DDA “Weaponizes” Public Records

   

Pin the Tail on the Donkey is a children’s game most of us are familiar with. The purpose of the game, of course, is to disorient the player and (to some degree) watch them fail miserably as they stumble forward attempting to register their successful pin. That is what peeling back the layers on tax measures and other government matters sometimes feel like.

The upcoming tax increase on the ballot for the DDA has very similar characteristics. Voters are being flooded with confusing arguments, misinformation and mind-boggling endorsements which make it difficult to understand whether this tax is good or bad for them.

Understanding the rules of the game

Determining whether the tax proposition on the April ballot is or is not an increase may be difficult for some. An increase generally denotes a rise in number. So, if something presently has a value of 10.91 and the proposed change would bring it to 15.00 – Is that an increase? YES! However, certain DDA board members keep trumpeting that this increase isn’t really an increase.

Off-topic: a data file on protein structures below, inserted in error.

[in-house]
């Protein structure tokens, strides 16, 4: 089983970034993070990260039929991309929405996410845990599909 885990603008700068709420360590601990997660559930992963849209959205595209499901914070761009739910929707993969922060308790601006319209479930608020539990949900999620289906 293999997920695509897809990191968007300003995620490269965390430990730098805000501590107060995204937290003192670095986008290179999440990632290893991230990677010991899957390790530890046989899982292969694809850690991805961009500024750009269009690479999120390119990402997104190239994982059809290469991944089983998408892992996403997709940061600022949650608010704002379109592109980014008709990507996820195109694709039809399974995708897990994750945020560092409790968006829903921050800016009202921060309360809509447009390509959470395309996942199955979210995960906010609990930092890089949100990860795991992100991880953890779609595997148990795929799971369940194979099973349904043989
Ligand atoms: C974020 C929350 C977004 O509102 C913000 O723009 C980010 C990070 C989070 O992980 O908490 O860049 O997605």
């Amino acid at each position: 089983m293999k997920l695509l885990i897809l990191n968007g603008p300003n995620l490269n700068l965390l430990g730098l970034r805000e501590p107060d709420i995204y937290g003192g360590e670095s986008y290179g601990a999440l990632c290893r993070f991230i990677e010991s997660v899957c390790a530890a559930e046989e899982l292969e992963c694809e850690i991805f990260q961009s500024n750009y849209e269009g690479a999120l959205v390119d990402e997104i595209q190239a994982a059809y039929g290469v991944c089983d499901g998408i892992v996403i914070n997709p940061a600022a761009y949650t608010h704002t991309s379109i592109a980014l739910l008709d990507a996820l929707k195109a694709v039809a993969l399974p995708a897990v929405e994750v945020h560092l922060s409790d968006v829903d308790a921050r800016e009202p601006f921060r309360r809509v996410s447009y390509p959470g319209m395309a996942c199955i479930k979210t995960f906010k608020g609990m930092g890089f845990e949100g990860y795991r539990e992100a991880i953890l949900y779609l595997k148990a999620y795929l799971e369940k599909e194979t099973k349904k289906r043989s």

Some rules often provide clarification to minimize and eliminate confusion. In this instance, the ballot language itself contains the phrase “which represents a four and nine hundredths mill (4.09) INCREASE”. Language like this takes all the guess work out of the equation.

Avoiding Confusion

Anyone who has ever played pin the tail on the donkey knows staying steady on your feet, taking your time before rushing forward and gathering as much information as possible about your surroundings before pinning often leads to the best outcome. While that is great advice, every once in a while, there is someone in the room with nefarious intentions willing to pull the rug right out. So, it is always helpful to ask questions and clarify matters before taking your shot.

As it pertains to the recent DDA tax, which is set to go before the voters on April 30 (early voting between April 16 and 23), Citizens for a New Louisiana has attempted to gather relevant information as it pertains to the tax and the players. After all, what better way to make an informed decision about the ballot measure than to gather and review information and have an educated discussion.

Weaponizing Public Records Request?